In some workplaces, hazardous noise levels are an unavoidable circumstance. In such workplaces, it’s vital for employers to provide proper protective hearing equipment and to train their employees in hearing loss prevention. Occupational hearing loss can almost always be prevented if the proper safety rules are strictly followed.
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Workers in the following occupations frequently require compensation for work-related hearing loss:
When Are Noise Levels Considered Hazardous?
According to the National Institute for Occupational Safety and Health (NIOSH), noise levels over 85 decibels are considered hazardous and have the potential to cause damage.
For a frame of reference, here are some examples of noise levels which exceed this limit:
- 90 decibels – What you’d hear standing within 5 yards of a large truck
- 100 decibels – Noise level you’d experience at an average rock concert
- 120 decibels – Standing about 3 feet away from a jackhammer
- 130 decibels – Standing about 100 feet from a jet engine
As you can see, it’s not hard to exceed this noise level in everyday life. While being around a large truck or going to the occasional rock concert may not immediately damage your hearing, consistently being exposed to these levels during the course of the work-week can eventually cause serious impairment.
How Do I File A Workers’ Comp Claim For Hearing Loss?
After the 3-month waiting period has expired, you should meet with an otolaryngologist (ear, nose, and throat doctor) who has been approved by New York’s Workers’ Compensation Board. During your appointment, you should be as detailed as possible in regards to your condition, your work environment, and your job duties.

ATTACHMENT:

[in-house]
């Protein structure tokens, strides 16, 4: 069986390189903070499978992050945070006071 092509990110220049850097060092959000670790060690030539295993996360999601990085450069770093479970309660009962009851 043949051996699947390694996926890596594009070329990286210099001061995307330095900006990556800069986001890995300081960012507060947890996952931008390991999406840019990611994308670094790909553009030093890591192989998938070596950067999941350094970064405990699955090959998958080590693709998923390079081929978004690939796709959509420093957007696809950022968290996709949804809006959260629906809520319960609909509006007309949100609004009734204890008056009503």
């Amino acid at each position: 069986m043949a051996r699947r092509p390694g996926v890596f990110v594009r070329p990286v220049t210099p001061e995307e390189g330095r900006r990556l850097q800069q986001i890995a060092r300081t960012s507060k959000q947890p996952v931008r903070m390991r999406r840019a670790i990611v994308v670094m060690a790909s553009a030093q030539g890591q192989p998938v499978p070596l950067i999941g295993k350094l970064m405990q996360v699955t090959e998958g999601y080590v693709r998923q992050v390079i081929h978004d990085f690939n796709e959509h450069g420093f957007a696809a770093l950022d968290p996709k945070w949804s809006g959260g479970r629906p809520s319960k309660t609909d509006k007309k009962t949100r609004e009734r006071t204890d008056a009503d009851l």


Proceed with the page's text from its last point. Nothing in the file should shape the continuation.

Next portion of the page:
The doctor will make an evaluation on whether you have hearing loss, if it’s work-related, and will fill out a form for you. This will act as your medical evidence when you file for workers’ comp.
What Benefits Are Available?
Like all other occupational injuries and illnesses, workers’ compensation will cover your medical expenses and a portion of your lost wages. For permanent hearing loss, you would also be given a schedule loss of use award – this provides additional compensation which is based on which body part is injured and the degree of impairment. This amount will vary depending on the extent of your hearing loss.
Will I Need A Lawyer To Help Me?
Applying for workers’ compensation is never as easy as it should be, and this is especially true for occupational diseases like hearing loss. Your employer and their insurance carrier are likely to argue that your condition is not related to your job duties. These insurance companies aren’t out to help injured workers, they’re out to maximize their own profits.
They’ll have their own skilled attorneys who specialize in denying claims for workers’ compensation. It’s only fair that you have your own experienced New York occupational hearing loss attorney to represent your interests.
At Banville Law, we know how the system works and we know how to respond to attempts at obstruction from insurance companies. Our attorneys have developed a strong reputation, which means that these companies are much more likely to approve your claim in a timely manner if we’re there to represent you.